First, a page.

Cowen Group Optimistic about EDD Hiring
After recently polling 100+ HR and lit support managers/directors (and subsequent conversations with these folks and senior EDD attys and mgrs) they ID three "hot trends:"
1. Demand is exceeding talent on the West Coast by a factor of 3:1: 32% of law firms in the U.S. "expect to add litigation support staff within the next six months — and 44% of these openings would be in the West Coast."
"Openings that already exist are going unfilled. From 2006-2008, it took an average of 8-12 weeks to fill an open position for an analyst, specialist, or project manager in California. Today, it takes six to eight months — or longer — to fill these positions with many openings unfilled since February 2009. There is simply not enough experienced talent to satisfy demand on the West Coast."
They predict that the demand will result in salary spikes, as much as 10%-20% "to attract the necessary talent away from local firms or relocate the East Coast talent."
Another prediction: As vendors Darwin-out (i.e., consolidate or collapse) talent from that community may migrate to firms.
2. Expect growth also in in-house EDD posts, fueled by a growing demand for folks who can develop EDD practices "tailored to needs of specific corporations."
"The growing interest and search for corporate E-Discovery Directors is a strong lead indicator of future demand for E-Discovery technicians," they say. "These new departments, once visualized, will need analysts, specialists and especially project managers to actually execute the strategy."
3. "There is an emerging flexible staffing model among law firms, vendors and corporations. Organizations need more talent to meet their client's needs during a surge of active litigation, but they do not want to add permanent headcount to their staff."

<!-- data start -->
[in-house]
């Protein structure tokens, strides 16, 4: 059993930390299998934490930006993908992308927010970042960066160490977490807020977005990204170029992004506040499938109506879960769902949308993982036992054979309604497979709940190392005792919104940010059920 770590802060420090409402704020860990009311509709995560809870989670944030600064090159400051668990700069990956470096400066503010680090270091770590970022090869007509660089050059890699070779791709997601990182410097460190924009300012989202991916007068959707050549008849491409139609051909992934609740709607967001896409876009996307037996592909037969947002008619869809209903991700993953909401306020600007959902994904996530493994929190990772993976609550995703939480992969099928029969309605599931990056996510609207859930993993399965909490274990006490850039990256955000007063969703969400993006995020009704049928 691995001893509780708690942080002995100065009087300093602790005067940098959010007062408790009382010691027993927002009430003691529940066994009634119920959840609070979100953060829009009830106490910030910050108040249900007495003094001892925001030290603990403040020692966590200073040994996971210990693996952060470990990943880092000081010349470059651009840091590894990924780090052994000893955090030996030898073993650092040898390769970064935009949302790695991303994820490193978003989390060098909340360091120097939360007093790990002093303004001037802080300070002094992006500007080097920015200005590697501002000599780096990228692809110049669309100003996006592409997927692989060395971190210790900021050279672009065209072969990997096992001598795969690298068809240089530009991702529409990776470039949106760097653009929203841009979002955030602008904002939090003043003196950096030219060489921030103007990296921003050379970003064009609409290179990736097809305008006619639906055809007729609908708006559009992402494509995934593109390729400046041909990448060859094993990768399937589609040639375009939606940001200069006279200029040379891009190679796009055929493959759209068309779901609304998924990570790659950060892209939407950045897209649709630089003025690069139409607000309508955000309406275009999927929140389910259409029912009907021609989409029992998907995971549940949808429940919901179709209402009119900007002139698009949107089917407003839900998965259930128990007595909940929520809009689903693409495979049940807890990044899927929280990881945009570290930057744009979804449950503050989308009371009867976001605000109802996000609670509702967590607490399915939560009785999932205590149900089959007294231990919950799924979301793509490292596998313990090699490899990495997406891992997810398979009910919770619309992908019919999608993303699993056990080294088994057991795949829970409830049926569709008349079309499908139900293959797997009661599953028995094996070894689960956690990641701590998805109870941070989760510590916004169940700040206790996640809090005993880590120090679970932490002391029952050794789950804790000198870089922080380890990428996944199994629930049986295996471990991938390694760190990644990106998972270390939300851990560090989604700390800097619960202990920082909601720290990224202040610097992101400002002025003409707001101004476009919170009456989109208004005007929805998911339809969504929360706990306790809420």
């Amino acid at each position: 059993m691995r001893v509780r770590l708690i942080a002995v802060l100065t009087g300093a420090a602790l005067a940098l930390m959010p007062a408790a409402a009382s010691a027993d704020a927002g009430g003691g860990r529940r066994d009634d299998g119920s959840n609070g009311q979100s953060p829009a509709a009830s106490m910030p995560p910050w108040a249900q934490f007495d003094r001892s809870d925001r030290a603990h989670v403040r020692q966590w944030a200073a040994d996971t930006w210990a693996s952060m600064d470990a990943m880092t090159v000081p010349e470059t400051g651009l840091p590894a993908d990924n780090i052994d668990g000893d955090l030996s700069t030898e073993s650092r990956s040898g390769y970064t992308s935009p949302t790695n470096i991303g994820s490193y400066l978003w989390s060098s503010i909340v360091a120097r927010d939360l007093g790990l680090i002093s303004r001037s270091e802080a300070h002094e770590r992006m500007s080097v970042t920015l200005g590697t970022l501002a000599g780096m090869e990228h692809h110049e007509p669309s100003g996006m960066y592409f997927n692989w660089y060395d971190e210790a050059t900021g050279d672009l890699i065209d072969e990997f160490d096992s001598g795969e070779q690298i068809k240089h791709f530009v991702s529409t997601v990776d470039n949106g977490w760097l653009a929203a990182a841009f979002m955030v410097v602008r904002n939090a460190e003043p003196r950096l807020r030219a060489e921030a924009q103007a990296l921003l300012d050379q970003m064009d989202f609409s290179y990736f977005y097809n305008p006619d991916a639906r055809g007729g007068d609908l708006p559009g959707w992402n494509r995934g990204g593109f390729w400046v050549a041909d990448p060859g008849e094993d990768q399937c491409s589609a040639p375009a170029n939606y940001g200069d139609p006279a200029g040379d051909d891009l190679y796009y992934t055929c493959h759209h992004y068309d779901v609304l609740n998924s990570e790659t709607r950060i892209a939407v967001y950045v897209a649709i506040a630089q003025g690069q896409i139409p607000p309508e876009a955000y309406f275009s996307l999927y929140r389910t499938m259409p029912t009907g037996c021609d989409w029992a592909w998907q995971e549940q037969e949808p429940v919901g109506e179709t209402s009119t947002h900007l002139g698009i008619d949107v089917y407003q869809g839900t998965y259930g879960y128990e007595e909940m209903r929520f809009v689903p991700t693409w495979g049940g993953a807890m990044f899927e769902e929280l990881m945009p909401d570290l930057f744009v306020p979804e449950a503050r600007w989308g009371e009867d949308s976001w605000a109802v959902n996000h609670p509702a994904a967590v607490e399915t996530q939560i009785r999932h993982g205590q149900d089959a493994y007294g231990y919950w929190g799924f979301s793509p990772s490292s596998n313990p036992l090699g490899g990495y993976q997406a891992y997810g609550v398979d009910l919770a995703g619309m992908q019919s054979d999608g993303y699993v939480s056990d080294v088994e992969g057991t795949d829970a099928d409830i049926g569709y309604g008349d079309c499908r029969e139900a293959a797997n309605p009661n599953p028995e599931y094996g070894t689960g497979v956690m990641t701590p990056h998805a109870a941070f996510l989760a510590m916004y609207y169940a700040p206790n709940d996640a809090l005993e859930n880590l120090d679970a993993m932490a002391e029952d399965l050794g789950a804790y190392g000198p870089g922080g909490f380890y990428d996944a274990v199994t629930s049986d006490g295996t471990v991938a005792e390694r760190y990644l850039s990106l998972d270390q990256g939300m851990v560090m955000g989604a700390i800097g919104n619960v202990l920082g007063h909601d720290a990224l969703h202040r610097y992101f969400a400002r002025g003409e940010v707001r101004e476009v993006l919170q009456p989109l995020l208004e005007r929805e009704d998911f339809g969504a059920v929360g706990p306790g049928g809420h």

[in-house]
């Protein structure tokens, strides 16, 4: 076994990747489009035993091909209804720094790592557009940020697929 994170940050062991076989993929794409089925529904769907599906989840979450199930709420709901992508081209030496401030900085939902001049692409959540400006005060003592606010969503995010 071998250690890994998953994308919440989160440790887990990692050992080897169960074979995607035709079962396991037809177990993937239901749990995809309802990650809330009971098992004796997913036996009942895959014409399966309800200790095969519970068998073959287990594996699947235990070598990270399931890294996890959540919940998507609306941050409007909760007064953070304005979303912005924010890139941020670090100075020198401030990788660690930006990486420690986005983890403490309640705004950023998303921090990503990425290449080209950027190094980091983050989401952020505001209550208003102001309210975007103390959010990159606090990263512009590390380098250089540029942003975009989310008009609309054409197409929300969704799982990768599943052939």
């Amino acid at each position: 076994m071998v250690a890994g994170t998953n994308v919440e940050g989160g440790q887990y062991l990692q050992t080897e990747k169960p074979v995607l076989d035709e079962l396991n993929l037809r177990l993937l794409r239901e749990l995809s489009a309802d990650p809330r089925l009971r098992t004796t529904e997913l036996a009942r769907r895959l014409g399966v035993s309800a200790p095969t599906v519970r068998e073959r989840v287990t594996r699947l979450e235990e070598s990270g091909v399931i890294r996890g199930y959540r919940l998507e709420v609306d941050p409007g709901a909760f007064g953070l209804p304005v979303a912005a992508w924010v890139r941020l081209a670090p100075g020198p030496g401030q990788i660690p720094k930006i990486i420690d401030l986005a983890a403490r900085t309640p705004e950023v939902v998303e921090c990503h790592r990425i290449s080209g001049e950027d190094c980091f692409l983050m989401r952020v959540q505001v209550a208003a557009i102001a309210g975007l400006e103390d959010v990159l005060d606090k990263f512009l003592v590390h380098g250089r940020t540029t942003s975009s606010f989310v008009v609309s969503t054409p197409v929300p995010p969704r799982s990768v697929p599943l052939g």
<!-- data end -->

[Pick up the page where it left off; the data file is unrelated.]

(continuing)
Watch for more temps. "This is an historic trend traceable after any economic recession. Companies across all industries are displacing some of their economic uncertainty onto new hires; however, flexible staffing has advantages for both employee and employer."
And expect more training, whether you are full time or temps. This will be especially advantageous to temps, the authors suggest, will take advantage of training by the new, rotating employers. "These new skills and experiences a temporary employee can 'add to their tool-belt' often serve them well as they continue on from contract to contract, making them more eligible for more opportunities."
Observe Cowen & Coseglia: "The opportunity to make a positive impact at the crest of a litigation at a new employer can have powerful repercussions. Your hard work, ability, and willingness to go above-and-beyond-the-call-of-duty will not go unnoticed."
For more information, visit Cowen's OpportunityKnocksBlog